* So you think 2+2=4? :p
>> So you think 2+2=4?
Yes, and again I'm not sure why it's amusing. Obviously we make assumptions about what those symbols mean but it makes no sense to do anything other than use established conventions absent other context, so of course 2+2=4.
Imagine that news coverage warns of a potential recession in the near future when analysts make predictions based on the current housing economy recession. Imagine that the news coverage keeps insisting on this subject and the news become increasingly dominant on every household. Impending Recession! There's no arguing (is there?) that this particular recession was an odd recession; An announced recession.
In this scenario doesn't it make sense for companies to think activating their defense protocols? Layoffs, firing, reduce production? And wouldn't this reaction further the idea that "a recession is coming"?
It almost certainly was coming. That's hard to deny. But it's probably no mere accident that initial predictions in late 2007 thought of the recession as happening in 3 or 4 years time, while the reality showed it started right the next year and caught every government in the world by surprise. I just happen to wonder how much of that wasn't caused by the steep reduction in consumer confidence caused by the decline of employment rates as companies started a snowball effect.
- Can unemployment cause a recession? It certainly is one of the recognized indicators to predict a recession.
- Can it lead a country out of a recession? I don't see how consumer confidence can rise and economic activity increase back to previous levels without employment rates going up.
text in bold red was original source text highlighted by me.Quote:
Originally Posted by Wikipedia
But it would be completely stupid to start laying people off before the orders dwindle. That would be pretty literally shooting yourself in the foot, since you will now have to backlog the non-dwindling orders.
It makes sense to me that most business works that way. Of course, if you have a bunch of people that you didn't need in the first place, there's a different story. But that is probably unusual. Employers are not in the habit of hiring people unless there is something for them to do. The other scenario would be where a manufacturer is in the habit of stockpiling -- making products before they sell, such as in the automotive industry. But that is unusual too, AFAIK, and not really very smart (including in the automotive industry).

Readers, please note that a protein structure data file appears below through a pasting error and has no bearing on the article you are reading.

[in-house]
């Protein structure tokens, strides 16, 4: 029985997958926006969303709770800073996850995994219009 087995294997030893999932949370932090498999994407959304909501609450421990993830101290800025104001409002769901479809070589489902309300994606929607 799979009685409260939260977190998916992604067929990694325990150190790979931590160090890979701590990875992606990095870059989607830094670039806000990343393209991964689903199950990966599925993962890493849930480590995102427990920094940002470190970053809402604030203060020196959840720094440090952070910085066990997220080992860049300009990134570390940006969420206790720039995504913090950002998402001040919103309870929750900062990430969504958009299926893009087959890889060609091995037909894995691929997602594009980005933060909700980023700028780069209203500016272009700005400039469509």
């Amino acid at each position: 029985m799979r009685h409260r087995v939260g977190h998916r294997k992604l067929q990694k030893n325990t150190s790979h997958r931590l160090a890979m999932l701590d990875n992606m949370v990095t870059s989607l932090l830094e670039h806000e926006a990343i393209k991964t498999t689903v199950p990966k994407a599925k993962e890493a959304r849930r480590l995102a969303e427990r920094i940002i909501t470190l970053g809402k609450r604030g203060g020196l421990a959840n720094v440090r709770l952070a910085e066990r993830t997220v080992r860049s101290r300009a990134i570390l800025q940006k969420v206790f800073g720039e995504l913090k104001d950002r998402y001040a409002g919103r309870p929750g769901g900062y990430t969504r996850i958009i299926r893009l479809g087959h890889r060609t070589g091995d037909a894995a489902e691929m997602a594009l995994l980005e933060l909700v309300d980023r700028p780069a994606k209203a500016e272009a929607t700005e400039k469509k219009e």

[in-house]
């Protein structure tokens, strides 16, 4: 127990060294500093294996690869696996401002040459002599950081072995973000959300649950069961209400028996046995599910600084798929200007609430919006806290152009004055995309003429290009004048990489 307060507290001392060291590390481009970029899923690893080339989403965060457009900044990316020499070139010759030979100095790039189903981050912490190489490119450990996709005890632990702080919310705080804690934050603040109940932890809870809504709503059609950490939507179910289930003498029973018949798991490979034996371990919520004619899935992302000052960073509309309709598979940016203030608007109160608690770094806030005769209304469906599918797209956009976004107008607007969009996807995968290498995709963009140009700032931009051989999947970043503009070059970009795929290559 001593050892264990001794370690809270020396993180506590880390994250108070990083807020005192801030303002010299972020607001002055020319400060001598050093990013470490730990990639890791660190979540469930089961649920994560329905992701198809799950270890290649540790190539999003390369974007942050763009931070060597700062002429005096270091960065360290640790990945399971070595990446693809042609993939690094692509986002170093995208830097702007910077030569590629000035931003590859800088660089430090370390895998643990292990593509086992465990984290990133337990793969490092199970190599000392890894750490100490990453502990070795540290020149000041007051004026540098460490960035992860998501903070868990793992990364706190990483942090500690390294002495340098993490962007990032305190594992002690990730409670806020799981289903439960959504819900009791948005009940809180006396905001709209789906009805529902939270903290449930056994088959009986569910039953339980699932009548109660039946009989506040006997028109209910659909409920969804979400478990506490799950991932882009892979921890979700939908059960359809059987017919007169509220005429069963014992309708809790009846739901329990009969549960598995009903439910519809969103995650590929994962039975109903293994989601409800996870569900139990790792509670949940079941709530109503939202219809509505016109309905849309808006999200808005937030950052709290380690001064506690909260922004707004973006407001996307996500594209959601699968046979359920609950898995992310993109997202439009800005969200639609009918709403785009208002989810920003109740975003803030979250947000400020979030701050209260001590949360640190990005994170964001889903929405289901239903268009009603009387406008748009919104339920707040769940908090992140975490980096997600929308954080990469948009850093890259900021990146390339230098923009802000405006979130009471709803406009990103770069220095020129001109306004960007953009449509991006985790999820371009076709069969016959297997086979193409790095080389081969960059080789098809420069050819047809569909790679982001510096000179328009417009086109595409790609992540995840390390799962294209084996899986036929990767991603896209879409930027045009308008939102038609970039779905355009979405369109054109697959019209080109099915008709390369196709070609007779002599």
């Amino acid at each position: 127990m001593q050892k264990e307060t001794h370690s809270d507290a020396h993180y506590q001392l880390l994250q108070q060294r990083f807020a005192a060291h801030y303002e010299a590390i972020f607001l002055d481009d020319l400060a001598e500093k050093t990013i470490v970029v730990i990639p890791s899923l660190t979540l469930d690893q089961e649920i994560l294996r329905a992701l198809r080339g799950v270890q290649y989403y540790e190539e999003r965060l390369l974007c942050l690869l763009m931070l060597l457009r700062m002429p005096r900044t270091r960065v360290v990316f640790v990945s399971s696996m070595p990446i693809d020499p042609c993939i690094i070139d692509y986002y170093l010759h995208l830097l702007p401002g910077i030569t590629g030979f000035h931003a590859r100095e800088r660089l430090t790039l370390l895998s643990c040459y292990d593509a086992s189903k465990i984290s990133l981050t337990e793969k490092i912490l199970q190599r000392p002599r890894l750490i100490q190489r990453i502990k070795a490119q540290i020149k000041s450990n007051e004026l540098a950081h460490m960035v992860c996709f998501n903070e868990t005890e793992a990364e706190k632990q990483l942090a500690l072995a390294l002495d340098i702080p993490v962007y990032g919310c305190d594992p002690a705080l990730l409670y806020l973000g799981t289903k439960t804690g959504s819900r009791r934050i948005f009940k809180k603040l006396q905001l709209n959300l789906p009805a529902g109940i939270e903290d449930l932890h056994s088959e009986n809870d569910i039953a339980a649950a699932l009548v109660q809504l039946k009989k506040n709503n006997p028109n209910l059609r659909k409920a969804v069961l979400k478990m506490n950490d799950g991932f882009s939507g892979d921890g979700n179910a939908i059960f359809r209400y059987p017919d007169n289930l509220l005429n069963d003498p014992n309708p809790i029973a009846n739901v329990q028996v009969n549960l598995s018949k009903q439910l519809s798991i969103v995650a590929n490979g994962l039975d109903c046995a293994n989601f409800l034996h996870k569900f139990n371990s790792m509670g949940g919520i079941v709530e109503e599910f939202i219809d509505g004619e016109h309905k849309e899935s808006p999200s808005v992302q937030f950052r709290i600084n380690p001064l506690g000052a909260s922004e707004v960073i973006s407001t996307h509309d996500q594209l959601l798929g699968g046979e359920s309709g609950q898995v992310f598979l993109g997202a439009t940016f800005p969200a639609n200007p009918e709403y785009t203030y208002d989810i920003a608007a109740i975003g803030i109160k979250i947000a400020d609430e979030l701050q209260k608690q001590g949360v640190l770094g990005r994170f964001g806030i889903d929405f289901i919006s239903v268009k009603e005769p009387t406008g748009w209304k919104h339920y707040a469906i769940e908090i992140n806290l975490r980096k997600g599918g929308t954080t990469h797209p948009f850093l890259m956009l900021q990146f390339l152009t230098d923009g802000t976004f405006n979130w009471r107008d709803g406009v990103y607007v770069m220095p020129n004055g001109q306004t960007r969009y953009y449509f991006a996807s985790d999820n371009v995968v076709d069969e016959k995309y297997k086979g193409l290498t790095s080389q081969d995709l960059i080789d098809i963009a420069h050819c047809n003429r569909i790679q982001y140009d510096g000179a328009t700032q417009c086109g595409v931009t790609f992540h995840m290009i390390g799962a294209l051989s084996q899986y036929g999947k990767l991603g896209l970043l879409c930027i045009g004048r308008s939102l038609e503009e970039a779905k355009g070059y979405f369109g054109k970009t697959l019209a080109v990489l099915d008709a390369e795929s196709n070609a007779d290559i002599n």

The upshot of this is that the reason unemployment could be used as a leading indicator is that it reflects the activity of small private companies which DO NOT report publicly -- in other words, their real productivity cannot be directly measured. I believe that is actually most of the economy.
So it is only a useful indicator in so far as it parallels the diminished productivity which IS reported quarterly by corporations.
@abachler: "Average number of initial applications for unemployment insurance" is not remotely the same thing as the unemployment rate, BTW
I don't understand your position, abachler. On the one hand, you post that because the unemployment rate is still high, the economy still requires more legislation to be fixed (implying that it is not getting better and on its way to recovery), but at the same time you also viewed and agreed with the graph that I posted which clearly indicates that unemployment only starts dropping when the recession ends. Which is it?
Assuming you were being serious (not always a safe assumption, I know), the point of the thread seemed to be that the apparent focus of the executive and legislative branches on health care reform is to the detriment of the recovering economy. Everything I've read and seen indicates that the economy is recovering just fine (not great, but fine) and there isn't a whole lot that can be done legislatively to speed up the process. So I don't understand your point.
But large businesses do not work this way. Large businesses may decide to close down some of their riskier entities, or cut back on research and development if they feel a recession is coming.Quote:
It makes sense to me that most business works that way.
Thanks bithub. I wouldn't probably be able to put it into so few words.
But more importantly, the example serves only to provide an hypothetical scenario. It's besides the point, MK27, to discuss it in detail. It's, if you must, an analogy into something much more important.
Consumer Confidence is the leading catalyst to economic activity. Being that Consumer Confidence is mostly affected by the employment rate, now do the math. edit: The math is that while not necessarily always, a recession can indeed by provoked by a employment rates. And one possible reason being a snowball effect in layoffs as companies tend to follow other companies practices in their effort to remain afloat and competitive.
*quite often the later anyway, methinks; eg the aerospace industry is order based. Boeing will not make cutbacks unless they have a real reason to do so. The ones that work the way you are saying are speculative to start with, and they will be the exception, ie, you are wrong...
See? It wasn't so hard to agree with me :D
Wait! You didn't agree with me! Definitely need to read slower. Anyways. I'm starving. That's my excuse.
Consumer Confidence is mostly affected by employment, MK27. Check your sources. Besides consumers are not nearly as sensitive to the economic blurb of media news.